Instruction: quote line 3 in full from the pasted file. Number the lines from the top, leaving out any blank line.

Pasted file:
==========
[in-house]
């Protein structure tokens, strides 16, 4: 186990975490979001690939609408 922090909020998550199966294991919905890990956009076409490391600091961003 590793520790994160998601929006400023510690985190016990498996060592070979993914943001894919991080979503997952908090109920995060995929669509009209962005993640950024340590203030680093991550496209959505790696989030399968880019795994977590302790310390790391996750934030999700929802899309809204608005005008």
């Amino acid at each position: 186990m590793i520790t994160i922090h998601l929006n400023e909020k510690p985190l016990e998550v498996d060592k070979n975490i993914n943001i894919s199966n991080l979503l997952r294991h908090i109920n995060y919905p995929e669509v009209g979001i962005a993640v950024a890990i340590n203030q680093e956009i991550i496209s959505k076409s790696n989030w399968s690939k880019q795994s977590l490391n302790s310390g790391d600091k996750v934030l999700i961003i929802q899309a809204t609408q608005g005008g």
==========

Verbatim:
């Amino acid at each position: 186990m590793i520790t994160i922090h998601l929006n400023e909020k510690p985190l016990e998550v498996d060592k070979n975490i993914n943001i894919s199966n991080l979503l997952r294991h908090i109920n995060y919905p995929e669509v009209g979001i962005a993640v950024a890990i340590n203030q680093e956009i991550i496209s959505k076409s790696n989030w399968s690939k880019q795994s977590l490391n302790s310390g790391d600091k996750v934030l999700i961003i929802q899309a809204t609408q608005g005008g």